Zibby: Let’s go back to Katie’s relationship with her dog. I thought the way you wrote that was really beautiful. Her husband basically gets the dog because of his ability to be litigious and unending reserve of cash, and gets remarried to this woman, Mindy, who then becomes allergic to the dog. Then after all this fighting when Katie has to give up just because of her resources, she loses the dog and then goes into such a state of grief over losing it that she doesn’t know what to do. The fact that you said that the dog was the one who was able to be a cancer-sniffing dog before that was a thing, tell me about that.

Ann: I think dog lovers and cat lovers, it’s really no different, whatever animal really speaks to you. For me, I always have a dog on my lap, so I always go to dogs. You know how they are so unbelievably loving? If I cry or laugh, my dog knows it. He knows what’s going on. Her ex-husband takes the dog. Then because she’s allergic, his new, younger wife, he dumps the dog at a pound. He’s one of those men that blame the wife for the divorce even though they divorced them. That’s the ultimate not-okay-ness as far as they’re concerned. He’s mad. He’s dumps the dog at the pound. Those two friends have to go there to get that dog.

Zibby: I can’t believe the guy would do that. That’s the lowest of the low. You have to be a really bad person, I feel like, to abandon the dog that you know has a loving potential owner out there, or that’s just someone who’s so been hurt or so vindictive that they have to deprive someone else of joy.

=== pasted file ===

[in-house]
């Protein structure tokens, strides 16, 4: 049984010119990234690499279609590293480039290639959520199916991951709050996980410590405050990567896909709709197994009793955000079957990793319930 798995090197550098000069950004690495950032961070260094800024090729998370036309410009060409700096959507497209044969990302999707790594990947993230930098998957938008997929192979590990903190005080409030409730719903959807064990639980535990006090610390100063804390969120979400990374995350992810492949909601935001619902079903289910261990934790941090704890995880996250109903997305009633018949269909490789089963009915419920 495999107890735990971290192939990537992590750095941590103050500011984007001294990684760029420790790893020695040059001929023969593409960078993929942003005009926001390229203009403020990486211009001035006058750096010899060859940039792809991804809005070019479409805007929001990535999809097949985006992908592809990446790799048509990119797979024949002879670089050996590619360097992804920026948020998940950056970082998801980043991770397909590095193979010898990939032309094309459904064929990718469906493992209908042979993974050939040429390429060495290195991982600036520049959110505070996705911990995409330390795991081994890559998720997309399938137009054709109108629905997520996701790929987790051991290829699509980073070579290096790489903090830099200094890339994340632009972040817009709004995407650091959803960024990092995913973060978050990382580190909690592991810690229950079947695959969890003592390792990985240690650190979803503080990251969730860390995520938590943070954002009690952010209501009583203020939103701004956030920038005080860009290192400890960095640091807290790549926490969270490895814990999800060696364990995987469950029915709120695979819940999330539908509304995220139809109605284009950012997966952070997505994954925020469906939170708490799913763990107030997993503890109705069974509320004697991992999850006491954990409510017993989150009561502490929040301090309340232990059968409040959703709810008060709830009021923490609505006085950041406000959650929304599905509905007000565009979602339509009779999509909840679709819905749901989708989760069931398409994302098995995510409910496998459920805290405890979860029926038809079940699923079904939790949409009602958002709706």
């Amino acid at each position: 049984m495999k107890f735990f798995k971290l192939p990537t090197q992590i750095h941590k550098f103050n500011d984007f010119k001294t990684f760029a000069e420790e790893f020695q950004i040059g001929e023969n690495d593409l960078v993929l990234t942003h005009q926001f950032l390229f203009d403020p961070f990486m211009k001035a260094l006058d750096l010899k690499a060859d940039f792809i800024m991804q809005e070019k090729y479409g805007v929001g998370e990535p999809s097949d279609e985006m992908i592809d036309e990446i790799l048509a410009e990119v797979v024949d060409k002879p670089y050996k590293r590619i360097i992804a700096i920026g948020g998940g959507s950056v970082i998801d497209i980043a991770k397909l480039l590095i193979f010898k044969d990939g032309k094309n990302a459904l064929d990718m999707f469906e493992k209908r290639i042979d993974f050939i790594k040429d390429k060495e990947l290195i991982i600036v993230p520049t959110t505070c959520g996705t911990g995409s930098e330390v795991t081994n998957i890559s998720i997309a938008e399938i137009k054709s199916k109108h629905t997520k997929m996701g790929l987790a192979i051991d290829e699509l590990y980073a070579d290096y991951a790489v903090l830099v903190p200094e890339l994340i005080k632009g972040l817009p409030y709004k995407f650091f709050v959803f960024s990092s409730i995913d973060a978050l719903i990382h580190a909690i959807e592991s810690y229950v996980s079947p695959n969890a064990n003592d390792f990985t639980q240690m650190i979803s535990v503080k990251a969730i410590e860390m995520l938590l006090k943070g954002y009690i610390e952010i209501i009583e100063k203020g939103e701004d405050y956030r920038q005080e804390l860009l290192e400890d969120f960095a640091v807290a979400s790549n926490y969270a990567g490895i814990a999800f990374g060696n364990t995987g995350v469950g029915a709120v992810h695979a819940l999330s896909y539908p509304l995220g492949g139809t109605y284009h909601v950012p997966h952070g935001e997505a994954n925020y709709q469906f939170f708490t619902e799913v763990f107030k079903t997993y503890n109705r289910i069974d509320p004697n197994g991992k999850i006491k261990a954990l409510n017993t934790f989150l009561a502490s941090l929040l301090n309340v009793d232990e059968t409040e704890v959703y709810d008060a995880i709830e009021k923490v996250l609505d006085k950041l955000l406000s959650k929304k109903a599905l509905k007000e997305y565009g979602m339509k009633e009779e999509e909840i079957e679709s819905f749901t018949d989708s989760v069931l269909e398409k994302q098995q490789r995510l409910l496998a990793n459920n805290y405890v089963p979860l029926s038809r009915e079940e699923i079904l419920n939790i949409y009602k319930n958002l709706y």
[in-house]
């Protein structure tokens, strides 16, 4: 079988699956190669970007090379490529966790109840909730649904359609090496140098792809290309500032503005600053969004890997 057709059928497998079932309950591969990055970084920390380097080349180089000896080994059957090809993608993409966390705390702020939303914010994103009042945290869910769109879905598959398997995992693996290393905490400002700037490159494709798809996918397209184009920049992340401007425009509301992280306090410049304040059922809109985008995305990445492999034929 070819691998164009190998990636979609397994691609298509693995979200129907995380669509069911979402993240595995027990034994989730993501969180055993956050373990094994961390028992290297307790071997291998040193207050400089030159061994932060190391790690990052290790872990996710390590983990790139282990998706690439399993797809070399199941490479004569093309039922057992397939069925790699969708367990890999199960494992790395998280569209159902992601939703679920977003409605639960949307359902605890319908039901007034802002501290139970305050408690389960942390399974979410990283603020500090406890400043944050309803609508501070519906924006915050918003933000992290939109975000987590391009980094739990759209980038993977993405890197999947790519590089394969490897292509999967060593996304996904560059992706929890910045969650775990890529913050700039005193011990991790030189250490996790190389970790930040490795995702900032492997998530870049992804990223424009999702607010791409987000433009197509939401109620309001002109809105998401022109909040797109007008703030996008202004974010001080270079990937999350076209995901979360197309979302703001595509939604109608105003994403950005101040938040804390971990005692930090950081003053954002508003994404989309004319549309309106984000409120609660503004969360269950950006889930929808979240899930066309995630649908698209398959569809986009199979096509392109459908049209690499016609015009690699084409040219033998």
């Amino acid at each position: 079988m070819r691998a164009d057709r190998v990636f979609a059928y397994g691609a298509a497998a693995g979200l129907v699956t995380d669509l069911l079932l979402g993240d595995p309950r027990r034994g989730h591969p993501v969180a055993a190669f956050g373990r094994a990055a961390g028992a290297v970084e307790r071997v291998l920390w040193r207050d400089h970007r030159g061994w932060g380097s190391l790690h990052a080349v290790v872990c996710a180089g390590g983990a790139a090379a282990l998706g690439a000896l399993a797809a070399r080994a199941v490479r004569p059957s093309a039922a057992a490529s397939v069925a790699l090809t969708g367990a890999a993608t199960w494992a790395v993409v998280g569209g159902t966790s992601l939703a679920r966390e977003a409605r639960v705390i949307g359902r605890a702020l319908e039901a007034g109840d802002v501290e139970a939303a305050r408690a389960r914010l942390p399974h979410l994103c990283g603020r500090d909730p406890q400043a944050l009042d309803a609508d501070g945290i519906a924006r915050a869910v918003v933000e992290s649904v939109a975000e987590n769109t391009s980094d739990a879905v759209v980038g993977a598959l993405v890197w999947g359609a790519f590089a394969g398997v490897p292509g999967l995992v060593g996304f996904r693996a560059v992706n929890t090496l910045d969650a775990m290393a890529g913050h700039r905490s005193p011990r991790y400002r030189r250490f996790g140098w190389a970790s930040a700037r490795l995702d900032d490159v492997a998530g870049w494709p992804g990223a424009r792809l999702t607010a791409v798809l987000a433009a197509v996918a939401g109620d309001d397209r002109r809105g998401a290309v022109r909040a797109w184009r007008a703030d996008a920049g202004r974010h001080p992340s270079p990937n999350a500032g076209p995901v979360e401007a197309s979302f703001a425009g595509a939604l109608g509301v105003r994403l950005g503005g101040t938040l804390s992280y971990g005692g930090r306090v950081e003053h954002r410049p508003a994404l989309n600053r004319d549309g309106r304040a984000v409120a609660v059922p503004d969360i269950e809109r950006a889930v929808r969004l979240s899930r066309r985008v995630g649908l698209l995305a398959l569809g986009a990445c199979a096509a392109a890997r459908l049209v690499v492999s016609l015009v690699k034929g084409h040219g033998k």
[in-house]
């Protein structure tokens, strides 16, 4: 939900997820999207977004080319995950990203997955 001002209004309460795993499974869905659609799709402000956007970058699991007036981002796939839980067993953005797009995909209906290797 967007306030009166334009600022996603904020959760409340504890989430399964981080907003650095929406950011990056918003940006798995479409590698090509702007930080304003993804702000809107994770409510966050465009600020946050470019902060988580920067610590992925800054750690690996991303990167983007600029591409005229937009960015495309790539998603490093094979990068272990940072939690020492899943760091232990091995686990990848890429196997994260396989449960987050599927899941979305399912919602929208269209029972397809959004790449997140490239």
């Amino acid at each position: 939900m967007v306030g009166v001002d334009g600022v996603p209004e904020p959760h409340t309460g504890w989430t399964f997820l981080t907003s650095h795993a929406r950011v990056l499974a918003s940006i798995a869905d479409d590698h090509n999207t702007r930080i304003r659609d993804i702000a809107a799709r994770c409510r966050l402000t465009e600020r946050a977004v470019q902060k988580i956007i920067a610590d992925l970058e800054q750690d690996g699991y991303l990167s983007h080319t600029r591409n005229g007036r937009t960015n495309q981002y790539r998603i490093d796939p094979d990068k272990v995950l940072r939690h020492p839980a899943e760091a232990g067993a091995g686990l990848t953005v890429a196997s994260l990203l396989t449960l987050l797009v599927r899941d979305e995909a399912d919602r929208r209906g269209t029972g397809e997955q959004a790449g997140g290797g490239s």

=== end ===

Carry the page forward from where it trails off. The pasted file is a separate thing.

Ann: It’s so childlike, so ugly that they would take the thing that your once-beloved loves and then — that’s how we feel about our animals, certainly even more so about our children. When you tap into that emotion of losing something that is so close to you, especially when you need it to really heal and stay alive, then I think you’ve tapped into something that most people can relate to. For me, I know that if something happened to my dog or someone took my dog, I would require some heroics to get her back.

Zibby: My dog is literally under my desk right now. I think it’s interesting you said it was so childlike of the ex-husband, Tom, because I feel like Samantha is a little bit almost — I don’t want judge anybody because, whatever. Maybe this is just her true self, but she also felt a little bit territorial over Katie in terms of Holly. I was struck in how much, and maybe you did this just to emphasize their relationship, that even on her way into the hospital and dealing with that drama when she was the main point person before, her feelings of being sort of usurped as the main caregiver trumped everything else. She was like, oh, no, I wasn’t called first. Obviously, people have those little pangs of things, but I do feel like it was very — what’s the word? — almost a little exaggerated in her response to that.

Ann: For sure. I think she was so damaged by losing this best friend of hers that she just now questions whether she is that good of a friend. What do you have to do to be that good of a friend? How could she have lost her very best friend by something that she doesn’t even know what she did? Now she’s over the top with this other one who she still has. She’s so worried that she’s going to lose her or other people in her life. She chose the wrong husband, so now she doesn’t really trust herself anymore. I think that that was the pivotal relationship, that losing of Holly, that threw her off her game forever.

Zibby: She’s also a widow, which was so sad. She had lost her husband when her daughter was a baby or when she was pregnant, very, very early.

Ann: Yes, very early.

Zibby: And that Katie had been there for her in those moments.